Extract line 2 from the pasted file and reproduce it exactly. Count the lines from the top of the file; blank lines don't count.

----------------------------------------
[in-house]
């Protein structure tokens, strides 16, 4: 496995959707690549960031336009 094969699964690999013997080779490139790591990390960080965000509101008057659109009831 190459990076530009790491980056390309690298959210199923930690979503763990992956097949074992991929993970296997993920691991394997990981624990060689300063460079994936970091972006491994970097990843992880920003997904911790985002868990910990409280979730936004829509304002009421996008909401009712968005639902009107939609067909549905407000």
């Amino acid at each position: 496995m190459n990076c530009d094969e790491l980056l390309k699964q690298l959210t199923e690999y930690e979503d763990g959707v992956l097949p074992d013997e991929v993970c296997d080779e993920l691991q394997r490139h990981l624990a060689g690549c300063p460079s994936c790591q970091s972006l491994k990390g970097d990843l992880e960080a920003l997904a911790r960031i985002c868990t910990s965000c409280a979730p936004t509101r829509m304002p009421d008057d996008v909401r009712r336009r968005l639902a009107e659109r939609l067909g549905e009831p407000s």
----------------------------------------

């Protein structure tokens, strides 16, 4: 496995959707690549960031336009 094969699964690999013997080779490139790591990390960080965000509101008057659109009831 190459990076530009790491980056390309690298959210199923930690979503763990992956097949074992991929993970296997993920691991394997990981624990060689300063460079994936970091972006491994970097990843992880920003997904911790985002868990910990409280979730936004829509304002009421996008909401009712968005639902009107939609067909549905407000």